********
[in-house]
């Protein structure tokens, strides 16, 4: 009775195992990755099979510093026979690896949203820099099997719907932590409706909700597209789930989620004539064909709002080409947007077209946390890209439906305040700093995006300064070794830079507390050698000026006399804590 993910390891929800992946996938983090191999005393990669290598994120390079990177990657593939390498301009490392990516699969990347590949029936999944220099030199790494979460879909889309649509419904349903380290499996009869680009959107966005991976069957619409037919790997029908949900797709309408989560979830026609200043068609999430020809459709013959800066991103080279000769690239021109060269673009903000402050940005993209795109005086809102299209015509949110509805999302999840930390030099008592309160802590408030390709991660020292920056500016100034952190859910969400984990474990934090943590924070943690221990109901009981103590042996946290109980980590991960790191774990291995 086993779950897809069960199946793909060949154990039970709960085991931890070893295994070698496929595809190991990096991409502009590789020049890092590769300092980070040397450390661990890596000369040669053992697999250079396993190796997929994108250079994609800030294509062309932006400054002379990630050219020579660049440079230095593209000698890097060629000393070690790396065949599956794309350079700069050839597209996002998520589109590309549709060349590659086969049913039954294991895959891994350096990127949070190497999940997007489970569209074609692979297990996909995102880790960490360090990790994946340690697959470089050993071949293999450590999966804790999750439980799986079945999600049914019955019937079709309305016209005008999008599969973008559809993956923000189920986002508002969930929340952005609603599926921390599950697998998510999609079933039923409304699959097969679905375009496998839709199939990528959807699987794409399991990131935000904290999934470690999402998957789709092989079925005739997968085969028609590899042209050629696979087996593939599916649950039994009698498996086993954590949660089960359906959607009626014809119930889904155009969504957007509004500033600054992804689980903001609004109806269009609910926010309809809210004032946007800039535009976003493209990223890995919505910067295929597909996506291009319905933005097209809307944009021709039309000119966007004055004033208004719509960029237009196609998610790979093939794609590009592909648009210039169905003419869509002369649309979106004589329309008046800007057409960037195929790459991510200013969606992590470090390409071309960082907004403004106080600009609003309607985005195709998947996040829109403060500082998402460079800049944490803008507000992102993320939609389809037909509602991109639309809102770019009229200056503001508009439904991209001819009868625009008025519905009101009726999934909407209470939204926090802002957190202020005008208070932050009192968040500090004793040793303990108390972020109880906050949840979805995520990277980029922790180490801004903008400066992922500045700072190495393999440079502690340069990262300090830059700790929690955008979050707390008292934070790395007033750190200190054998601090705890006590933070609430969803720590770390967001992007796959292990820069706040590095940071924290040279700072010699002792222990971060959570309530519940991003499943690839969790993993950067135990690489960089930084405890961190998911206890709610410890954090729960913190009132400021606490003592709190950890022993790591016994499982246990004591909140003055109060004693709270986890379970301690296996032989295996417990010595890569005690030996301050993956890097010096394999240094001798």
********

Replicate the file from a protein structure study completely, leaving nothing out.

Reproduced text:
[in-house]
């Protein structure tokens, strides 16, 4: 009775195992990755099979510093026979690896949203820099099997719907932590409706909700597209789930989620004539064909709002080409947007077209946390890209439906305040700093995006300064070794830079507390050698000026006399804590 993910390891929800992946996938983090191999005393990669290598994120390079990177990657593939390498301009490392990516699969990347590949029936999944220099030199790494979460879909889309649509419904349903380290499996009869680009959107966005991976069957619409037919790997029908949900797709309408989560979830026609200043068609999430020809459709013959800066991103080279000769690239021109060269673009903000402050940005993209795109005086809102299209015509949110509805999302999840930390030099008592309160802590408030390709991660020292920056500016100034952190859910969400984990474990934090943590924070943690221990109901009981103590042996946290109980980590991960790191774990291995 086993779950897809069960199946793909060949154990039970709960085991931890070893295994070698496929595809190991990096991409502009590789020049890092590769300092980070040397450390661990890596000369040669053992697999250079396993190796997929994108250079994609800030294509062309932006400054002379990630050219020579660049440079230095593209000698890097060629000393070690790396065949599956794309350079700069050839597209996002998520589109590309549709060349590659086969049913039954294991895959891994350096990127949070190497999940997007489970569209074609692979297990996909995102880790960490360090990790994946340690697959470089050993071949293999450590999966804790999750439980799986079945999600049914019955019937079709309305016209005008999008599969973008559809993956923000189920986002508002969930929340952005609603599926921390599950697998998510999609079933039923409304699959097969679905375009496998839709199939990528959807699987794409399991990131935000904290999934470690999402998957789709092989079925005739997968085969028609590899042209050629696979087996593939599916649950039994009698498996086993954590949660089960359906959607009626014809119930889904155009969504957007509004500033600054992804689980903001609004109806269009609910926010309809809210004032946007800039535009976003493209990223890995919505910067295929597909996506291009319905933005097209809307944009021709039309000119966007004055004033208004719509960029237009196609998610790979093939794609590009592909648009210039169905003419869509002369649309979106004589329309008046800007057409960037195929790459991510200013969606992590470090390409071309960082907004403004106080600009609003309607985005195709998947996040829109403060500082998402460079800049944490803008507000992102993320939609389809037909509602991109639309809102770019009229200056503001508009439904991209001819009868625009008025519905009101009726999934909407209470939204926090802002957190202020005008208070932050009192968040500090004793040793303990108390972020109880906050949840979805995520990277980029922790180490801004903008400066992922500045700072190495393999440079502690340069990262300090830059700790929690955008979050707390008292934070790395007033750190200190054998601090705890006590933070609430969803720590770390967001992007796959292990820069706040590095940071924290040279700072010699002792222990971060959570309530519940991003499943690839969790993993950067135990690489960089930084405890961190998911206890709610410890954090729960913190009132400021606490003592709190950890022993790591016994499982246990004591909140003055109060004693709270986890379970301690296996032989295996417990010595890569005690030996301050993956890097010096394999240094001798």